A recent report by the Reserve Bank of Malawi (RBM) shows that current account deficit is expected to worsen slightly to $1.64 billion in 2020. This represent s a 2. 6 percent increase from $1.6 billion deficit recorded in 2019.
According to the 2020 RBM Economic Report, the deficit is expected to worsen further to $1.7 billion in 2021, 2.7 percent higher than the 2020 projection.
Current account deficit is a measurement of a country’s trade where the value of the goods and services it imports exceeds the value of the products it exports.
The RBM report, however, shows that the current account balance, as percentage of Gross Domestic Product (GDP), is expected to be slowly improving by at least a percentage point during the period under review, from 19.5 percent in 2019 to 18.3 percent in 2020 and 16.8 percent in 2021.
“This trend reflects the moderate increase in the deficits in relation to the growth in GDP,” reads the RBM report.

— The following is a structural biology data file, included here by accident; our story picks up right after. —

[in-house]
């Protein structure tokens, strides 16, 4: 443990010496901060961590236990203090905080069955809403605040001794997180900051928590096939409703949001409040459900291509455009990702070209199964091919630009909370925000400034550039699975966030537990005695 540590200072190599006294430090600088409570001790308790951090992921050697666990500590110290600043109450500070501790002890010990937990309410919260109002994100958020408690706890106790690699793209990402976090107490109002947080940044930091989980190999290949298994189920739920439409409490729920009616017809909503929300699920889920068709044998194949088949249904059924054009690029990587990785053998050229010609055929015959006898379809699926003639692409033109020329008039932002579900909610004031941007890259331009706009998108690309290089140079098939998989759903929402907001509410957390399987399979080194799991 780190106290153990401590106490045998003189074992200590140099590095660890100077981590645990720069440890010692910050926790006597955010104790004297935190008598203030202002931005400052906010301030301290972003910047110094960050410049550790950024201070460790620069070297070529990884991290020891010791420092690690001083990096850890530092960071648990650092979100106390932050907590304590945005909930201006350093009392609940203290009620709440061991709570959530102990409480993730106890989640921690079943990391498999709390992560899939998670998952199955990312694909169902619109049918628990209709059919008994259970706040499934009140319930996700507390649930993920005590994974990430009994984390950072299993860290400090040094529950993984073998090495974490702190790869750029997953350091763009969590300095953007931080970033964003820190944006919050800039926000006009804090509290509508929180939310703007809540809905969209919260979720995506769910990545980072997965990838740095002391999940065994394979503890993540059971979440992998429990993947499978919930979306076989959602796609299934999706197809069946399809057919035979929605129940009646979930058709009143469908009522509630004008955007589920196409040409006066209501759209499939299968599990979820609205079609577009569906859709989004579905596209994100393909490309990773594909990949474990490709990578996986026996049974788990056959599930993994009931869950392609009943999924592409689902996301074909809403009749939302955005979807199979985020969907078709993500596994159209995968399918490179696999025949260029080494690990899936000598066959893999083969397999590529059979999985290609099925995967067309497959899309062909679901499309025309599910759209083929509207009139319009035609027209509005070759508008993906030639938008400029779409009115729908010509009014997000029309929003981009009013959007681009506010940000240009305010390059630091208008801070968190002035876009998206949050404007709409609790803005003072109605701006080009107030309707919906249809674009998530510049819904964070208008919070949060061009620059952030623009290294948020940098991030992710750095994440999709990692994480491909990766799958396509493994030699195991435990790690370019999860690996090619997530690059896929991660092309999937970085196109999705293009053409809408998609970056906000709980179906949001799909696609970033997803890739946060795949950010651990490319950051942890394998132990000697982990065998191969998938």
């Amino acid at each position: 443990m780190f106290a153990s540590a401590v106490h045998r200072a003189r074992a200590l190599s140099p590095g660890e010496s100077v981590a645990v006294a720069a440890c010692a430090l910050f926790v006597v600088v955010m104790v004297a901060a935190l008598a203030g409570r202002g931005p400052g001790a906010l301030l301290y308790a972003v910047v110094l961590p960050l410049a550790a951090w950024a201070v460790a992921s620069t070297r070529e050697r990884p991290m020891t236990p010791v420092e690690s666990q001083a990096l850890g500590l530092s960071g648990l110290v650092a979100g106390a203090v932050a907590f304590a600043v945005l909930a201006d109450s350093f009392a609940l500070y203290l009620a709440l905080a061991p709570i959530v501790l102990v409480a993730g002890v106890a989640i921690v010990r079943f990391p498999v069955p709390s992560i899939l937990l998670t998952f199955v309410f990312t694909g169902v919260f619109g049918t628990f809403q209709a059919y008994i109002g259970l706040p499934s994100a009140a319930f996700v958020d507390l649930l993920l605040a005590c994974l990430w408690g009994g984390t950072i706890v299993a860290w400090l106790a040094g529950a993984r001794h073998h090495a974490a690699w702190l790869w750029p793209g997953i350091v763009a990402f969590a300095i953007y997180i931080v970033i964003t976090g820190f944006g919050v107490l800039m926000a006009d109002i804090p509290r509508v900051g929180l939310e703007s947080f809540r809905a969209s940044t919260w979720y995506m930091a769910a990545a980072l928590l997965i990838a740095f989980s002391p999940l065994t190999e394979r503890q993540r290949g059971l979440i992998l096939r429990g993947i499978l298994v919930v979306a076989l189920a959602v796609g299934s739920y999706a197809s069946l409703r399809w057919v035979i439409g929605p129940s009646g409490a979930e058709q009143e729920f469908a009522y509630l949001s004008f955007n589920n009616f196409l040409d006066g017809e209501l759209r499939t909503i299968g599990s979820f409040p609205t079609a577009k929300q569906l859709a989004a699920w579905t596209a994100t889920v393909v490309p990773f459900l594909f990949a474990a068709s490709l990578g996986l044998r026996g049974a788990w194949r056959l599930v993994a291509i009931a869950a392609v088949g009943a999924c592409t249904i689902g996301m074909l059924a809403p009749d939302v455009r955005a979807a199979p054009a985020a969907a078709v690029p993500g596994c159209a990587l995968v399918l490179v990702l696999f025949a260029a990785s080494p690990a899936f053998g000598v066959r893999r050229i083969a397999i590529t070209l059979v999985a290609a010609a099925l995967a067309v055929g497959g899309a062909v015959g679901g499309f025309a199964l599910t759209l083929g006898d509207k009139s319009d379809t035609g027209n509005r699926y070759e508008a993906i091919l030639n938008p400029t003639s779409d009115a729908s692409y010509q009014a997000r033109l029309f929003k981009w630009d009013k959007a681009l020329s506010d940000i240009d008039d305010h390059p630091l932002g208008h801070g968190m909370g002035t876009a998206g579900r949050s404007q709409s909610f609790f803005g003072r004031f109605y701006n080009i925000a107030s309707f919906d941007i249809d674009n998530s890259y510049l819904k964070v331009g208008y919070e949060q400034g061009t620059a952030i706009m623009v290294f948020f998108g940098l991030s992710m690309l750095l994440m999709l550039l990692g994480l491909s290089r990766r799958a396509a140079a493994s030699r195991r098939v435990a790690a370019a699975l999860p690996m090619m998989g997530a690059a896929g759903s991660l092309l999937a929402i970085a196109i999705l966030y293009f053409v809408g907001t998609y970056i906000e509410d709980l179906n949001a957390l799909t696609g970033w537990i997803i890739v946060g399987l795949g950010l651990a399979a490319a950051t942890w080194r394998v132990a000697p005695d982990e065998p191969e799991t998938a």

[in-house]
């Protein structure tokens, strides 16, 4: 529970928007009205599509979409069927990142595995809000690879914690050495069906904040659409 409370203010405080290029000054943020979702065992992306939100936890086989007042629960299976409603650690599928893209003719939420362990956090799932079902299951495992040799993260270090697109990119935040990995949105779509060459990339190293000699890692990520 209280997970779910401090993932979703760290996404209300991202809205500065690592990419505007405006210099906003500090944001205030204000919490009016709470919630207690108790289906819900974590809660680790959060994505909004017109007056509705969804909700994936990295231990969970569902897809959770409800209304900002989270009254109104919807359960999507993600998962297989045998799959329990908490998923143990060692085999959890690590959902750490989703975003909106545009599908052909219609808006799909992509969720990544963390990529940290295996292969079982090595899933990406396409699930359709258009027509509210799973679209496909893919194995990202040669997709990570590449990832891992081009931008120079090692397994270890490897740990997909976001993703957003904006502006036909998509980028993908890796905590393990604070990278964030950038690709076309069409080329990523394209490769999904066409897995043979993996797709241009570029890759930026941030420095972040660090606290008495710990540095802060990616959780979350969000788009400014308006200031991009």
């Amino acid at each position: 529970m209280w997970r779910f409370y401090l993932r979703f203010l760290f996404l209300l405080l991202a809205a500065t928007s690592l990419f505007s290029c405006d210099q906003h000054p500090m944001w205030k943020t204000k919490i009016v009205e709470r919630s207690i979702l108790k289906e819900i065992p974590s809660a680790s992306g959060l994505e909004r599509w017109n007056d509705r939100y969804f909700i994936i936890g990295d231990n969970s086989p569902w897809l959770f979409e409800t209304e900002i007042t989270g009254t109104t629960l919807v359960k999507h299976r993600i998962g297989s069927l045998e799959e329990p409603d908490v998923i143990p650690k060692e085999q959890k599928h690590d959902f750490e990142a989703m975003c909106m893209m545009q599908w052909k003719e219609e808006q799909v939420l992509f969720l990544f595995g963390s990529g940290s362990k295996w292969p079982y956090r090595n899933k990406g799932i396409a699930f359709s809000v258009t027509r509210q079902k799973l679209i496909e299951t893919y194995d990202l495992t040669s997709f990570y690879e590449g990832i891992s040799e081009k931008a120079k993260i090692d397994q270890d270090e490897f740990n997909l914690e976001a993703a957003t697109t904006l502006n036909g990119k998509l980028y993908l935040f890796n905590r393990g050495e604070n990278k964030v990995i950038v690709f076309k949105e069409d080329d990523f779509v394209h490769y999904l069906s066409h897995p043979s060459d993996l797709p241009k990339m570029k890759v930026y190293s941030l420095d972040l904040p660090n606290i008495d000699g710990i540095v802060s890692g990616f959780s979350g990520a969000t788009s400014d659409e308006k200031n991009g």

RBM says the government’s effort towards diversifying exports is set to stabilise the country’s trade balance which will translate into the improved current account situation.
It says the launch of Micro, Small and Medium Enterprises (MSMEs) policy in early 2019 is one such government effort that will improve the current account situation by enhancing the international competitiveness of MSMEs in the country.
Econoics professor at Chancellor College, Ben Kalua, said the country needs to rejuvenate its economic base if it is to reverse the trend. “The problem is structure of the economy. We are heavily relying on imports and doing less on production.
“We do not generate enough money to meet the demand for imports. Therefore, we need to rejuvenate the economy by among other things revamping the industry and commercializing agriculture,” Kalua said.
Malawi remains a predominantly consuming and importing nation, amid several attempts by the government and other stakeholders to put measure to ensure broadening of the country’s exports base.